By CHRISTABEL LIGAMI
The IPV dose will be co-administered with an OPV dose and the other infant vaccines.
The disease has been largely eradicated but there are constant outbreaks in Somalia, Kenya, Afghanistan, Pakistan and Nigeria.
In May 2014, the WHO declared an international public health emergency, citing outbreaks in at least 10 countries.
In Syria, Somalia and Iraq, violence has complicated efforts to contain new cases.
“Since the beginning of May, military activities south of Bentiu (Unity State) have forced up to 100,000 people from their homes. This comes at the peak of the traditional planting season, when people need to be able to move freely and safely to be able to tend to their crops.” (Statement by Mr. Toby Lanzer, Humanitarian Coordinator in South Sudan, 8 May 2015, Juba)
• The security situation continues to deteriorate in Unity and Upper Nile States, with humanitarian actors forced to reduce their field presence in several areas. UNICEF has scaled up health, WASH, child protection and gender-based violence prevention services in response to influxes into Bentiu and Malakal PoCs.
The Executive Board at its 136th session noted an earlier version of this report and expressed support for the proposals contained in the draft decision in that report concerning intensified eradication strategies and the removal of type 2 component of the oral poliovirus vaccine.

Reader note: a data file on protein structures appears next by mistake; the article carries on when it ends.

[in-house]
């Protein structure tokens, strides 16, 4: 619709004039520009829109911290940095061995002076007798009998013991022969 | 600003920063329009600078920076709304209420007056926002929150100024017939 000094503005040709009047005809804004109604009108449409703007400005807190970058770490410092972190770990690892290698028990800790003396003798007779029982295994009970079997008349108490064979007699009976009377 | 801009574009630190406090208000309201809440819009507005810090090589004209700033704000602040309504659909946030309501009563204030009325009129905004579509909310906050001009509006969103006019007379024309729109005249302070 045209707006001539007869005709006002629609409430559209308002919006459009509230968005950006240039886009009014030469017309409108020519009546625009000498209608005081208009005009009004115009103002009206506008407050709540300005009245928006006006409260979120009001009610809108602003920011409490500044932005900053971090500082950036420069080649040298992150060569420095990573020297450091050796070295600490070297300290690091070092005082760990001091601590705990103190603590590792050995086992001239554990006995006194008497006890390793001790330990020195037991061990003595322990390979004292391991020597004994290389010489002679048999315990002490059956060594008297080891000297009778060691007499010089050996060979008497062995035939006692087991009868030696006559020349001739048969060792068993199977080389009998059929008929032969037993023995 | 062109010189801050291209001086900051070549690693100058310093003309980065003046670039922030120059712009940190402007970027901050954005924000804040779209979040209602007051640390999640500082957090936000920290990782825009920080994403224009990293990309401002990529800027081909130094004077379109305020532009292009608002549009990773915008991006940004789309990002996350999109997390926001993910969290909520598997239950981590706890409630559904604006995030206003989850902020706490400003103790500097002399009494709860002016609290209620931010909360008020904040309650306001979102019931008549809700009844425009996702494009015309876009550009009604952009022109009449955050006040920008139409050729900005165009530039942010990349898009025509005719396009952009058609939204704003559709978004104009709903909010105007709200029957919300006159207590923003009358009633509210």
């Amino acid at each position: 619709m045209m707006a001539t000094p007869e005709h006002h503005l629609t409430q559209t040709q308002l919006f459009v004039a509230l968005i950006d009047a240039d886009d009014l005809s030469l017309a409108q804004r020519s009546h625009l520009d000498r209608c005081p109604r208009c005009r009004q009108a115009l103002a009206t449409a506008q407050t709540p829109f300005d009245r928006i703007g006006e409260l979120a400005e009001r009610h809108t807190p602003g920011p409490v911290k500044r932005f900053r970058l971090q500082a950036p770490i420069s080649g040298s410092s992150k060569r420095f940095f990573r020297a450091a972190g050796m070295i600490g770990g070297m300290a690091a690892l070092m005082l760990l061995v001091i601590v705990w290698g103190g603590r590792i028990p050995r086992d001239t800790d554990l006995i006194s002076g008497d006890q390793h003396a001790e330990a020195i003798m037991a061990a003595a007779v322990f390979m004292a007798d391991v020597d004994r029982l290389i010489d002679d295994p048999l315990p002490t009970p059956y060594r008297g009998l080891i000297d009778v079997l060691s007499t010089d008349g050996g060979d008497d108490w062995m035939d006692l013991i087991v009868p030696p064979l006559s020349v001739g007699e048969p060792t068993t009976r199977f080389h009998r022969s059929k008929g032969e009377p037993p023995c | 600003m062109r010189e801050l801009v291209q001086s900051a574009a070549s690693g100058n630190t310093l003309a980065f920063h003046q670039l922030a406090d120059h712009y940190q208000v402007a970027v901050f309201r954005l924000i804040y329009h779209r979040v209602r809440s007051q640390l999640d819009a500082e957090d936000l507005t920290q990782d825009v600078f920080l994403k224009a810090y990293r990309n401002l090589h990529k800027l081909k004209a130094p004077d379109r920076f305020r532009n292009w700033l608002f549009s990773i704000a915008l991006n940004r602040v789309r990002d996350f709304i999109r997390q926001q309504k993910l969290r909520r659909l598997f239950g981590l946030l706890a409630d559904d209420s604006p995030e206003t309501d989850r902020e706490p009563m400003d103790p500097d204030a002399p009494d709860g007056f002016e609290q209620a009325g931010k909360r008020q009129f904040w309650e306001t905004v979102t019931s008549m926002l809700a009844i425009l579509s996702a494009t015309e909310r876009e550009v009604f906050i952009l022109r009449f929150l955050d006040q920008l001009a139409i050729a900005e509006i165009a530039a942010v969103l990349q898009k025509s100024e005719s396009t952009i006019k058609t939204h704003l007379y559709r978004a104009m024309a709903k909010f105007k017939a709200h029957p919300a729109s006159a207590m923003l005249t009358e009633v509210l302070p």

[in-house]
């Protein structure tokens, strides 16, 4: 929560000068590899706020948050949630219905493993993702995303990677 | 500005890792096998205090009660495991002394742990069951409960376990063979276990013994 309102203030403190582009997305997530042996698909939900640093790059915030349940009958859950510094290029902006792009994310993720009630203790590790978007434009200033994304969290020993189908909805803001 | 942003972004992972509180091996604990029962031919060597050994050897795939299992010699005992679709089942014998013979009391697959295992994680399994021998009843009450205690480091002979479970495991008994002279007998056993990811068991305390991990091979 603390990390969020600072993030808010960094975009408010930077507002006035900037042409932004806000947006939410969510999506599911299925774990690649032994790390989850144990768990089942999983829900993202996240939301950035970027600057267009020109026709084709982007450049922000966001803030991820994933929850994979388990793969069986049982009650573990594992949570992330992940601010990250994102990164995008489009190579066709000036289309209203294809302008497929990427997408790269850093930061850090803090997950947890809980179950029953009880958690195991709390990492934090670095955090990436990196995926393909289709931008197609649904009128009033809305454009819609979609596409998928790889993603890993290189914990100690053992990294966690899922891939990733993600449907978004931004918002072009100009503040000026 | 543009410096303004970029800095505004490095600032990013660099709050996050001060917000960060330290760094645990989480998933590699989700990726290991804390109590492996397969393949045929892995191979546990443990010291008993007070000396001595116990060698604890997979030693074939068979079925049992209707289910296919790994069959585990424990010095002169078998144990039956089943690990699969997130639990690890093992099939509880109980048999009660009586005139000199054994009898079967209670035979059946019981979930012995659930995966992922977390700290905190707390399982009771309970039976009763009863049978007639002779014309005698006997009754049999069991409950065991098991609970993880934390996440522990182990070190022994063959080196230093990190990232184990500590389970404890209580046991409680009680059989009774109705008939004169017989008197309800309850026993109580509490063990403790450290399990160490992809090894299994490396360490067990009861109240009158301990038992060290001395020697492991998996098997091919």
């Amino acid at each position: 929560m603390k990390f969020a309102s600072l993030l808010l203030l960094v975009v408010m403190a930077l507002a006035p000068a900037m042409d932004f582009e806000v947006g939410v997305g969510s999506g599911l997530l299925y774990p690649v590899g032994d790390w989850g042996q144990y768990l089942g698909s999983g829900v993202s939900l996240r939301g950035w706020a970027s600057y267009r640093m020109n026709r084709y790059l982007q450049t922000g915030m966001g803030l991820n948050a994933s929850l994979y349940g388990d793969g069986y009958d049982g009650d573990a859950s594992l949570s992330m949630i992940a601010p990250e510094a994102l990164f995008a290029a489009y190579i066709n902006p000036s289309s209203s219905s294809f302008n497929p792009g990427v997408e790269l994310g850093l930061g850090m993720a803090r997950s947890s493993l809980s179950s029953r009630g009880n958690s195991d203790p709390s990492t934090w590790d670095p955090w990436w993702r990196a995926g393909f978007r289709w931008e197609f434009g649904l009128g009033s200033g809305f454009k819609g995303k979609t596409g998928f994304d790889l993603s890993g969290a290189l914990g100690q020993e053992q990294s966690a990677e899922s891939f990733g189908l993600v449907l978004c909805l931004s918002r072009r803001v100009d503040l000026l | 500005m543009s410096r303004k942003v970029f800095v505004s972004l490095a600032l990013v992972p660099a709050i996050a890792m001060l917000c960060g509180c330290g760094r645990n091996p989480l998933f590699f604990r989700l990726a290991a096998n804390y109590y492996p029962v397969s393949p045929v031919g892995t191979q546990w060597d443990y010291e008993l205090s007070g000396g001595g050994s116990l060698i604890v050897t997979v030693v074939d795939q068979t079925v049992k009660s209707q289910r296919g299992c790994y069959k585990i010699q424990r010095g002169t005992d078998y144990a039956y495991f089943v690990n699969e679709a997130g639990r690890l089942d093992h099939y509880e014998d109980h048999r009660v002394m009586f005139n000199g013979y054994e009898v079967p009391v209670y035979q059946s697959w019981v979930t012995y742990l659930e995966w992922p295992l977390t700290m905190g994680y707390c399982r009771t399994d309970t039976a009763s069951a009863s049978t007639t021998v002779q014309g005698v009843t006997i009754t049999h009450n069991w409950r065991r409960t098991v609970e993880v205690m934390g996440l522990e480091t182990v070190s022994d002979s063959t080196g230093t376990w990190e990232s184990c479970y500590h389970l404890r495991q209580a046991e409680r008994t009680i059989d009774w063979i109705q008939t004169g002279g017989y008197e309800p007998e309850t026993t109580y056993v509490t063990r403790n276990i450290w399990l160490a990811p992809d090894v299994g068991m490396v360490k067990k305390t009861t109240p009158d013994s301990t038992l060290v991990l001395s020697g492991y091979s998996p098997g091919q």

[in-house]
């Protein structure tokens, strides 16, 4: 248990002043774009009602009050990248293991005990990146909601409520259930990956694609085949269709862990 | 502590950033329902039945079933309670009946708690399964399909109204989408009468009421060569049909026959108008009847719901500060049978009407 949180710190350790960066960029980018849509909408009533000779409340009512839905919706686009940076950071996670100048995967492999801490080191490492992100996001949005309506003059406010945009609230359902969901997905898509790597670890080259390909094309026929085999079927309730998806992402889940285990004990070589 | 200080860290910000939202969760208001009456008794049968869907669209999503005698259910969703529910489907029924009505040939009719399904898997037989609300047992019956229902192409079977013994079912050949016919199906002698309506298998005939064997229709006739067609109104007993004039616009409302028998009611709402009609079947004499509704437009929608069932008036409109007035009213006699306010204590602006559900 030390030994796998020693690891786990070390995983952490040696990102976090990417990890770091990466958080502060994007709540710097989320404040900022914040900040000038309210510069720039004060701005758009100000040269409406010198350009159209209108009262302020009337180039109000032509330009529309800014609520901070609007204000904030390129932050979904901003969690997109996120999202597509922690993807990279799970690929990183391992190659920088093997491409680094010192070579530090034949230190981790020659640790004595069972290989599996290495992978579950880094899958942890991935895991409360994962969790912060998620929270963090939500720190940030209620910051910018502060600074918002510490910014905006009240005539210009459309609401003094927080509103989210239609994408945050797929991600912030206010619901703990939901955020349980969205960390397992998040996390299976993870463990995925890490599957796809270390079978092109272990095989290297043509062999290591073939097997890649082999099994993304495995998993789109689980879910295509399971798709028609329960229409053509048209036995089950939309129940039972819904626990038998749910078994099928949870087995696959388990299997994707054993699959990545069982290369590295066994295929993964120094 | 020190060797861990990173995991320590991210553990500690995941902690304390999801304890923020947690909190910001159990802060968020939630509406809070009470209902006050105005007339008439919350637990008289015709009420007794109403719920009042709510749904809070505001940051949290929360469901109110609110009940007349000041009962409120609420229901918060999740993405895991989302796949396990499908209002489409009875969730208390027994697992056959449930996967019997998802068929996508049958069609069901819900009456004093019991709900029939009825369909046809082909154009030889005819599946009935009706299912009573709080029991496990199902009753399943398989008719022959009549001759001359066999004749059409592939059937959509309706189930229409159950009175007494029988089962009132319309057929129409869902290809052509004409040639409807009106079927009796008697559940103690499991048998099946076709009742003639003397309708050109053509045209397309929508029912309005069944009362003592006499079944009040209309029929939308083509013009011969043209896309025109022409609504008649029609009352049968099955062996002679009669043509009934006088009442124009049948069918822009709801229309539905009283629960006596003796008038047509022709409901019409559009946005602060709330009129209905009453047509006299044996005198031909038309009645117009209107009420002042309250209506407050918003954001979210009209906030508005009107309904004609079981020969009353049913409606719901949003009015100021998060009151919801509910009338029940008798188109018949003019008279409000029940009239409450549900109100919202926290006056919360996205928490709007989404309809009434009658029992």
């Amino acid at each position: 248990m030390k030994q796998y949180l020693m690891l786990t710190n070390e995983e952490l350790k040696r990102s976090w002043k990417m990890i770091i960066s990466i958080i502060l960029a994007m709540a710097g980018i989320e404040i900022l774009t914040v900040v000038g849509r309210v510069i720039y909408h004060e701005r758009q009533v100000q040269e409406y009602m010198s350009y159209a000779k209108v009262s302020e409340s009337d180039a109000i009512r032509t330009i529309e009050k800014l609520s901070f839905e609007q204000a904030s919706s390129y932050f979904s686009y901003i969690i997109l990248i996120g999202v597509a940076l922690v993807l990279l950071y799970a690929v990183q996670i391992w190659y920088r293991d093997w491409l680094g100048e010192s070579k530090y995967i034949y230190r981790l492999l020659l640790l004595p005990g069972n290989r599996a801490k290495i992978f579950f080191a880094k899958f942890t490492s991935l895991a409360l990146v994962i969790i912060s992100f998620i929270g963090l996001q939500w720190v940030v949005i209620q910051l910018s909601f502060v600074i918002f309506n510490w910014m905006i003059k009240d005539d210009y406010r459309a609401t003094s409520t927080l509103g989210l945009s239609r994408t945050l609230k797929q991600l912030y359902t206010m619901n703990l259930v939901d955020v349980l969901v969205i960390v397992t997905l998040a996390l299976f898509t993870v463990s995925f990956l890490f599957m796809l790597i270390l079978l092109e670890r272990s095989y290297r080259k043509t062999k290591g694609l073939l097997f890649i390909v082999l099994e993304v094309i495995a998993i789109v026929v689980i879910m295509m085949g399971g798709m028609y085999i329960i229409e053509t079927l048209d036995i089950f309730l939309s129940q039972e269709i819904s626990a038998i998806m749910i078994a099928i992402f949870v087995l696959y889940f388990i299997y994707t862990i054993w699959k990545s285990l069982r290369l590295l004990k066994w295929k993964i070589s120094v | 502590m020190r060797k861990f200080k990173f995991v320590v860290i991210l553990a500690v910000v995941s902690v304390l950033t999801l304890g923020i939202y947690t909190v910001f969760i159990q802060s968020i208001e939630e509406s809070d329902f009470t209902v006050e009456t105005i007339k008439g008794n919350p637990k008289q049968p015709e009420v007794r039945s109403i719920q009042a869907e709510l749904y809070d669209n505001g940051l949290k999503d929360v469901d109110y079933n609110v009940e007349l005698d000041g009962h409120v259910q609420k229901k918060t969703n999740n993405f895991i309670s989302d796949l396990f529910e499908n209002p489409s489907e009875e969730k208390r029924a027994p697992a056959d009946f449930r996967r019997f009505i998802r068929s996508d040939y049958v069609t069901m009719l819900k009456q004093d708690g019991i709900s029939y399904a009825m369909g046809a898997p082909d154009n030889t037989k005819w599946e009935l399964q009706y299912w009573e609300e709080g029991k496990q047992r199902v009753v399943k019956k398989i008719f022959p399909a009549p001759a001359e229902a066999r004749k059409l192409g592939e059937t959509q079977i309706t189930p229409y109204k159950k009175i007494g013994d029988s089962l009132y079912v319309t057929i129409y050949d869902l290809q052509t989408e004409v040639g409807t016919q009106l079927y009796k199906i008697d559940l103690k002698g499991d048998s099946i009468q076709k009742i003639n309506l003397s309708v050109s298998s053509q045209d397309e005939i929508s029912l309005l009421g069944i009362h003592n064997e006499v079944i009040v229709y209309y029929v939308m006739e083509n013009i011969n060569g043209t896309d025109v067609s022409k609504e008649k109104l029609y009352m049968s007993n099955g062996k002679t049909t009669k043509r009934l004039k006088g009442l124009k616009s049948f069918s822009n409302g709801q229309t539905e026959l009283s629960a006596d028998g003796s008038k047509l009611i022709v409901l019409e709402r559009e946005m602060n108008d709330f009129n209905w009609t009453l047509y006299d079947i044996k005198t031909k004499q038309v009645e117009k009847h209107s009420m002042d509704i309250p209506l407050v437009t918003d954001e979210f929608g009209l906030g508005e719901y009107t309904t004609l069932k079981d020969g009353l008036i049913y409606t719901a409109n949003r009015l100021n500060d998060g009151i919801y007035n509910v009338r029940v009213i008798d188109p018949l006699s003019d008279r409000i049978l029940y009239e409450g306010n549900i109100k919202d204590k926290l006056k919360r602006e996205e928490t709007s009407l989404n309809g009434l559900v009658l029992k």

On 28 April, the United Nations Special Representative for South Sudan, Ms. Ellen Margrethe Løj, travelled to Pibor town (Jonglei State) and met some of the recently released child soldiers and urged the release of the remaining ones. The United Nations estimates that 13,000 children are associated with armed forces and groups in South Sudan, with credible evidence indicating that both of the warring parties have engaged in the recruitment of child soldiers since the eruption of the conflict in December 2013.
(covering the period from 11 February to 13 April 2015)
- The present report is submitted pursuant to Security Council resolution 2187 (2014), by which the Council extended the mandate of the United Nations Mission in South Sudan (UNMISS) until 30 May 2015 and requested that I report on the implementation of the Mission’s mandate by no later than 30 April 2015. This report provides an update to my previous report (S/2015/118) dated 17 February 2015, and covers developments from 11 February to 13 April 2015.
The eradication of wildpolio virus remains one of the most pressing health challenges in Africa.